BOOK REVIEW | AN ENCHANTMENT OF RAVENS BY MARGARET ROGERSON

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TITLE: AN ENCHANTMENT OF RAVENS
AUTHOR: MARGARET ROGERSON
PUBLISHED: 26TH SEPTEMBER 2017
PUBLISHER: MCELDERRY BOOKS
FORMAT: HARDBACK

RATING: 3.5/5 STARS

“Yet no matter what they were doing, everyone in the forest waited with an indrawn breath, waiting for the taste of autumn, the smell of change, the first news of a king and queen unlike any the world had known before.” 

An Enchantment of Ravens lies somewhere between a Miyazaki film and a Sarah J. Maas novel. The setting was whimsical and weird and all sorts of wonderful. The characters were witty and out of tune with reality: vicious, devious faeries, powerful royals, and thoughtful, hopeful humans intermingled.

An Enchantment of Ravens follows Isobel, a portrait artist with a clientele of dangerous fair folk. They seek after her Craft, unable to paint, write, or create anything themselves. Their efforts simply turn to dust. Isobel’s Craft earns her the honour of painting the portrait of the Autumn prince, Rook. But when he arrives, she makes a mistake, painting mortal sorrow in his eyes. In a fury, Rook spirits her away to the faerie lands, where she is to stand trial for her crime.

I adored the beginning of this book. It had me hooked from the first sentence. The chapters spent with Isobel and Rook in her studio were so delicate and lovely, and I was praising the beautiful writing and clever plot in each new page. Then something happened. The story became…not clever anymore? I’m not quite sure when, or why, but suddenly what I had thought was going to be a really interesting look at the insta-love trope, just became a little ridiculous, unrealistic, and annoying.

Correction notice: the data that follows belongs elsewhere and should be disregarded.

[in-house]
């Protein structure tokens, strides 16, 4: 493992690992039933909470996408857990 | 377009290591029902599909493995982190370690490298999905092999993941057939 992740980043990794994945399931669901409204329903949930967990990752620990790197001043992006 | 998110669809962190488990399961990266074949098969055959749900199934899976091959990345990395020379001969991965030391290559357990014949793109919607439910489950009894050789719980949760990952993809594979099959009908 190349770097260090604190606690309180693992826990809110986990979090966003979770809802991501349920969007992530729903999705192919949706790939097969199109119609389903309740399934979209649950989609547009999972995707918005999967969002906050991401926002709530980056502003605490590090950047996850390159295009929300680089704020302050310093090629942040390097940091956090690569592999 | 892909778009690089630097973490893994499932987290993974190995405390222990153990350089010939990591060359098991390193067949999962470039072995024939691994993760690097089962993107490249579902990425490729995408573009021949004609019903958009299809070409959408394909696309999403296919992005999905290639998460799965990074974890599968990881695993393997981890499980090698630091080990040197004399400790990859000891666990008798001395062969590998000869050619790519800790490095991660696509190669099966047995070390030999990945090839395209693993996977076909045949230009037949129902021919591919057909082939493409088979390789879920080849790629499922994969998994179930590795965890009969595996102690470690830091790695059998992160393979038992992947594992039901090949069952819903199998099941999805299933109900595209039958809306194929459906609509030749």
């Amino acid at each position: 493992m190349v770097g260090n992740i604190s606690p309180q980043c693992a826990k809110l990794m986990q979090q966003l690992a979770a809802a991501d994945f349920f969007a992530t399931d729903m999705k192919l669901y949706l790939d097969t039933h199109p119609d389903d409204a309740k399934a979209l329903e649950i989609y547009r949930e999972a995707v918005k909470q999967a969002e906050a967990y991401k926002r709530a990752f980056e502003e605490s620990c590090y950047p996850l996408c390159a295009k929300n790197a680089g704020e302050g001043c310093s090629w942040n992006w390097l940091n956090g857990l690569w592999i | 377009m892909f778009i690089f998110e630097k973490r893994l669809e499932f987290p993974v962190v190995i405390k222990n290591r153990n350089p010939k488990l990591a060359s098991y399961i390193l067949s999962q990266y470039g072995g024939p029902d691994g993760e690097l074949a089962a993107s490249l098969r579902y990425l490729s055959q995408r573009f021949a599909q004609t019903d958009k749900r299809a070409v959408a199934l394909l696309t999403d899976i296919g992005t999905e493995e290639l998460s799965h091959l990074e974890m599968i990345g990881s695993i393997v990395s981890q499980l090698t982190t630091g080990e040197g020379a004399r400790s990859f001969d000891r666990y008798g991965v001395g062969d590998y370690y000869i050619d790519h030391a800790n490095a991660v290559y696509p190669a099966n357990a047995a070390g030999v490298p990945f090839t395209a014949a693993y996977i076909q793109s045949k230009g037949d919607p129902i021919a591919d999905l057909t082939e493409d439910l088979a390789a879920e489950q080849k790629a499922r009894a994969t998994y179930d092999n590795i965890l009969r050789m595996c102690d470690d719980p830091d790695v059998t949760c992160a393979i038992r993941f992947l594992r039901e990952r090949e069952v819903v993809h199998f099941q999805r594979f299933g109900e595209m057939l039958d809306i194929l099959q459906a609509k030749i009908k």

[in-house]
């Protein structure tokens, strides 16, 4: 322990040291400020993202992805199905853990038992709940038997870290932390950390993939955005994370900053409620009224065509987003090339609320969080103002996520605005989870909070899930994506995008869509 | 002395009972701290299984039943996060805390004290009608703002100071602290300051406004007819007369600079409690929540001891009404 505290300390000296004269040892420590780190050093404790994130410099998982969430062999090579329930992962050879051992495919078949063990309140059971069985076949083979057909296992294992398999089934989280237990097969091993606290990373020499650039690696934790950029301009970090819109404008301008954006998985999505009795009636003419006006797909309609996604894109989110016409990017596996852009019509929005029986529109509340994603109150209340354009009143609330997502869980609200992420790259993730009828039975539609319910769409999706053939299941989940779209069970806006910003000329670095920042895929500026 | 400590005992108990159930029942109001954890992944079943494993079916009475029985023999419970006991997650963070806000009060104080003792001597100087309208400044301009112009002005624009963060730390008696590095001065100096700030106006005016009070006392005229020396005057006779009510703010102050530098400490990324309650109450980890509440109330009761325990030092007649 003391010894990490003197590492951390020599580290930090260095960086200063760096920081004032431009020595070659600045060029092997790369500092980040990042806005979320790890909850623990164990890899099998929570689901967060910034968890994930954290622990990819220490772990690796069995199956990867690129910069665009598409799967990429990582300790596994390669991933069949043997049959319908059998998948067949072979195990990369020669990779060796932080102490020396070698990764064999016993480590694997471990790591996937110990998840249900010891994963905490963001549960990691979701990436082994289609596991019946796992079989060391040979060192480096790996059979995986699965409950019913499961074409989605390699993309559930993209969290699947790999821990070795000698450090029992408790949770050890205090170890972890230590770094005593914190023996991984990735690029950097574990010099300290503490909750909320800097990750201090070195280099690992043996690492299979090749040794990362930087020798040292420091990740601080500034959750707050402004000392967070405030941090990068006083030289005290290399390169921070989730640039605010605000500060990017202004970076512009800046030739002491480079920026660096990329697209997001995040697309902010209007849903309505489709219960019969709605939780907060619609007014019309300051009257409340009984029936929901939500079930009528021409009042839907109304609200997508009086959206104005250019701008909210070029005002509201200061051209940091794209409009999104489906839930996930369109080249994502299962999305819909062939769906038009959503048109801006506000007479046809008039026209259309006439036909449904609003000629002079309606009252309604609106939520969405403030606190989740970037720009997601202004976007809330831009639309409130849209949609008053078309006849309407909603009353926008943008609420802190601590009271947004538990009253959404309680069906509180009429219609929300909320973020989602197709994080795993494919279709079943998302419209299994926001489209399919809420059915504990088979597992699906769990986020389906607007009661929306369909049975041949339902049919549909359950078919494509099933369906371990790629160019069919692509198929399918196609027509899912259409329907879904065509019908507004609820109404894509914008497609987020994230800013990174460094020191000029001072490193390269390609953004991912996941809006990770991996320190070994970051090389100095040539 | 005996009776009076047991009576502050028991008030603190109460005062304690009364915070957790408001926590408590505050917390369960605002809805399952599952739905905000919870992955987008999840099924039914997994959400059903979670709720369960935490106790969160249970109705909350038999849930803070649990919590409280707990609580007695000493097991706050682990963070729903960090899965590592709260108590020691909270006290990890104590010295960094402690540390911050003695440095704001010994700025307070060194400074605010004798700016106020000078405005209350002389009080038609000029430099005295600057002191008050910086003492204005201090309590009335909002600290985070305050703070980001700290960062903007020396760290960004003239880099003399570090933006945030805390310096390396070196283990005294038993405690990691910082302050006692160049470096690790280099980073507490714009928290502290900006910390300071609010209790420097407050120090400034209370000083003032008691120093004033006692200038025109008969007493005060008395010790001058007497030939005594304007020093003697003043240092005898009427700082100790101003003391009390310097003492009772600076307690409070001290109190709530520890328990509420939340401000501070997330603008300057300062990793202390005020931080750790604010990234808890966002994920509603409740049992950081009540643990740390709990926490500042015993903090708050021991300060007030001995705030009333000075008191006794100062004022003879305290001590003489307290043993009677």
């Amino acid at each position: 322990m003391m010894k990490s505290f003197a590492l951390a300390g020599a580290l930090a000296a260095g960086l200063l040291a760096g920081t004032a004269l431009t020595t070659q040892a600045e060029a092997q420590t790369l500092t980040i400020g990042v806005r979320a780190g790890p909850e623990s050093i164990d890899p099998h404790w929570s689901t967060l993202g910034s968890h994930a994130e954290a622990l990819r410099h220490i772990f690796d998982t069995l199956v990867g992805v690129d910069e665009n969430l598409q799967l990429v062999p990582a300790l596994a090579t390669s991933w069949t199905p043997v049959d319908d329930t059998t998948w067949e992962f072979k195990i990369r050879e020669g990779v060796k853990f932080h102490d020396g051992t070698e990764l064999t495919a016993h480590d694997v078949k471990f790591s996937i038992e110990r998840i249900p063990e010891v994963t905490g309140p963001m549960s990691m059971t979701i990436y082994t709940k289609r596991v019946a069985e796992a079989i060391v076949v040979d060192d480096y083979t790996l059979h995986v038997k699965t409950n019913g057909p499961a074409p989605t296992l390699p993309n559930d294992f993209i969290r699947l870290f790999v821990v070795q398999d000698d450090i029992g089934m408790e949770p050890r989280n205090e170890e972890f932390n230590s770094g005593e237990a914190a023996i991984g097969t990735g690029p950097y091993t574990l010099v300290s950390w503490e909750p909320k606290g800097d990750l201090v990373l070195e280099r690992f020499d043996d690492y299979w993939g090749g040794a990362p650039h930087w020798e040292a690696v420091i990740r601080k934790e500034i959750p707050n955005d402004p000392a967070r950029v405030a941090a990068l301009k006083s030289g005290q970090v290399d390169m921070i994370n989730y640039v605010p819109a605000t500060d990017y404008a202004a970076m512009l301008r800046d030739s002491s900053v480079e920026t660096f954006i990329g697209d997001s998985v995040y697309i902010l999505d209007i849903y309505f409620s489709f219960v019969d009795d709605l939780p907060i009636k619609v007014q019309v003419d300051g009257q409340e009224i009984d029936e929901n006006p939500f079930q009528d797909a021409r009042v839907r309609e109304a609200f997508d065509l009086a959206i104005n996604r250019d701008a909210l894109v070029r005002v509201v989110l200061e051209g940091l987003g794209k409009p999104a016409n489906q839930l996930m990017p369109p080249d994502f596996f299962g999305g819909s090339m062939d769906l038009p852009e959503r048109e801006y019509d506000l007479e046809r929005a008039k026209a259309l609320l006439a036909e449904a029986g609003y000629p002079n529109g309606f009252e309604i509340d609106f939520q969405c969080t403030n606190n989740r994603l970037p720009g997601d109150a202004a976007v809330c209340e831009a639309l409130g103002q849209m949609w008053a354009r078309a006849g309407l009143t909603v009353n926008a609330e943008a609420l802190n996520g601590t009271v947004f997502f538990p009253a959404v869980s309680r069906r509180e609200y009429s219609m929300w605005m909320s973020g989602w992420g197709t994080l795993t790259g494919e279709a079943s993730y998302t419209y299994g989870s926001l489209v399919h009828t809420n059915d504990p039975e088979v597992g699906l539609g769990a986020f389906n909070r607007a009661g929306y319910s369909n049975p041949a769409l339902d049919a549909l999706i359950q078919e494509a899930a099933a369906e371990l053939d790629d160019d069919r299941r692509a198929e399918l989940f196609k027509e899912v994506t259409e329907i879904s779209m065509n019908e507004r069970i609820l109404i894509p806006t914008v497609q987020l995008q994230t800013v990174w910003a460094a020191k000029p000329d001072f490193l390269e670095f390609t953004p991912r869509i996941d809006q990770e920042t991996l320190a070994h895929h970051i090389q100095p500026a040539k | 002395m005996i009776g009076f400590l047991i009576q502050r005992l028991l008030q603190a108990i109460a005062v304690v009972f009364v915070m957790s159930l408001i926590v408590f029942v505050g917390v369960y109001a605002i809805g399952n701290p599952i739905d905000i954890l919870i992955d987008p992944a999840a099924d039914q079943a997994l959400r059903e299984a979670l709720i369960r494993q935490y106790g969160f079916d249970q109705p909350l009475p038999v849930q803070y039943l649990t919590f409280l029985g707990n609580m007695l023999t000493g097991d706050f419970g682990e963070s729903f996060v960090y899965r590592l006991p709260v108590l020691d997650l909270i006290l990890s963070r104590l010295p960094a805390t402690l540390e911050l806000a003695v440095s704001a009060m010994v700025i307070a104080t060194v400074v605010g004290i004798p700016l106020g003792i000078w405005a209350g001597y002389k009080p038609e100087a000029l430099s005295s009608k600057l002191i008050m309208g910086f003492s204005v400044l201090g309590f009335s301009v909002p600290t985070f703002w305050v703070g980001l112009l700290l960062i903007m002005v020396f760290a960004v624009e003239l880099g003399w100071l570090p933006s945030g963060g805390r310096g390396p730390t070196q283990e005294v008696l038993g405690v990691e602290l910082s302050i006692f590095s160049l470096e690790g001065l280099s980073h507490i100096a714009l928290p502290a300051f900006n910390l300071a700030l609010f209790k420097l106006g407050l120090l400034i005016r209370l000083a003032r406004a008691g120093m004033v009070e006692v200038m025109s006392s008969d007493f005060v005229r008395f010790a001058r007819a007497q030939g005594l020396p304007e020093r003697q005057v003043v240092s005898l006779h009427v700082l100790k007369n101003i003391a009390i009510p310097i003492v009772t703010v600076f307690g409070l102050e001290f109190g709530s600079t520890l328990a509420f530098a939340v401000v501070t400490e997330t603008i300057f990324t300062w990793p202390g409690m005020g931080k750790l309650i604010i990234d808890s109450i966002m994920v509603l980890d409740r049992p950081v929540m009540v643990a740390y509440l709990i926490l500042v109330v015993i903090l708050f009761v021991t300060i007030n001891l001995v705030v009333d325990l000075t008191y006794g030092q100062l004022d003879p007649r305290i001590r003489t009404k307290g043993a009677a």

The characters on the whole were also ridiculous, unrealistic, and sometimes annoying. But…it worked? Perhaps it was the whimsical, Miyazaki vibes, but the something that felt off about this story, was also sort of what made it work. Even now, months after finishing it, I remember the weird yet curious and playful tone of the characters, relationships and settings.

However, all of this whimsy could not hide what felt like a massive lack of any gripping story. I couldn’t work out what the story really was for most of the book. I was not always sure of the point of certain scenes, and never felt hooked on the plot.

I was debating for a while as to whether this book should have that extra .5 of a star. If I hadn’t loved this book so dearly for the first third of the story, I think I would have taken it off. The writing was so gorgeous and dreamy and witty that I would definitely pick up whatever Rogerson writes next. I think that this story just wasn’t as great, or as developed, as I was hoping it would be.

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